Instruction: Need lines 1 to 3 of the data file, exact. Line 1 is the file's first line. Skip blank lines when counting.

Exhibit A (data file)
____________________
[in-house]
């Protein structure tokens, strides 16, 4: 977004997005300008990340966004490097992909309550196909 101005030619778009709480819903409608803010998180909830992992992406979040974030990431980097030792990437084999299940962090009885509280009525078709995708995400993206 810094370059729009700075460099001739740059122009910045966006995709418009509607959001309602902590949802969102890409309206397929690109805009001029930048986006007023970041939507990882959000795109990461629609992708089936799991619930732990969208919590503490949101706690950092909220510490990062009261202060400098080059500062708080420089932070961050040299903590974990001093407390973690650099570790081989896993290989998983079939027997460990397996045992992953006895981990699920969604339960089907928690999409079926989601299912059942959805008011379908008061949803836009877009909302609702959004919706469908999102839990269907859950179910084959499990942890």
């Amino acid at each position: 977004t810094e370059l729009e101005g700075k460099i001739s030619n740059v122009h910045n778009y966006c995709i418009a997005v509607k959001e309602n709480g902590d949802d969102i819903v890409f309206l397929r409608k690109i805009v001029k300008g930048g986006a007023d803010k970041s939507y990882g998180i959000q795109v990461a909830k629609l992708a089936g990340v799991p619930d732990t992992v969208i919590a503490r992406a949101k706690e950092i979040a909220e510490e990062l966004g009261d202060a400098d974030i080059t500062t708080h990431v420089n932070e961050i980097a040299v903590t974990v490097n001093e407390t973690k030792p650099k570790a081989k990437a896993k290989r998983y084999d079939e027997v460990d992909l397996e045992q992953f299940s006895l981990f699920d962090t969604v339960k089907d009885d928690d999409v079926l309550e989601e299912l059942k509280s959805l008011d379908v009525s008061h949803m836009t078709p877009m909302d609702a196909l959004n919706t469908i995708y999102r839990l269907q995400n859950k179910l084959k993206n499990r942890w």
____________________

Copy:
[in-house]
């Protein structure tokens, strides 16, 4: 977004997005300008990340966004490097992909309550196909 101005030619778009709480819903409608803010998180909830992992992406979040974030990431980097030792990437084999299940962090009885509280009525078709995708995400993206 810094370059729009700075460099001739740059122009910045966006995709418009509607959001309602902590949802969102890409309206397929690109805009001029930048986006007023970041939507990882959000795109990461629609992708089936799991619930732990969208919590503490949101706690950092909220510490990062009261202060400098080059500062708080420089932070961050040299903590974990001093407390973690650099570790081989896993290989998983079939027997460990397996045992992953006895981990699920969604339960089907928690999409079926989601299912059942959805008011379908008061949803836009877009909302609702959004919706469908999102839990269907859950179910084959499990942890």
């Amino acid at each position: 977004t810094e370059l729009e101005g700075k460099i001739s030619n740059v122009h910045n778009y966006c995709i418009a997005v509607k959001e309602n709480g902590d949802d969102i819903v890409f309206l397929r409608k690109i805009v001029k300008g930048g986006a007023d803010k970041s939507y990882g998180i959000q795109v990461a909830k629609l992708a089936g990340v799991p619930d732990t992992v969208i919590a503490r992406a949101k706690e950092i979040a909220e510490e990062l966004g009261d202060a400098d974030i080059t500062t708080h990431v420089n932070e961050i980097a040299v903590t974990v490097n001093e407390t973690k030792p650099k570790a081989k990437a896993k290989r998983y084999d079939e027997v460990d992909l397996e045992q992953f299940s006895l981990f699920d962090t969604v339960k089907d009885d928690d999409v079926l309550e989601e299912l059942k509280s959805l008011d379908v009525s008061h949803m836009t078709p877009m909302d609702a196909l959004n919706t469908i995708y999102r839990l269907q995400n859950k179910l084959k993206n499990r942890w």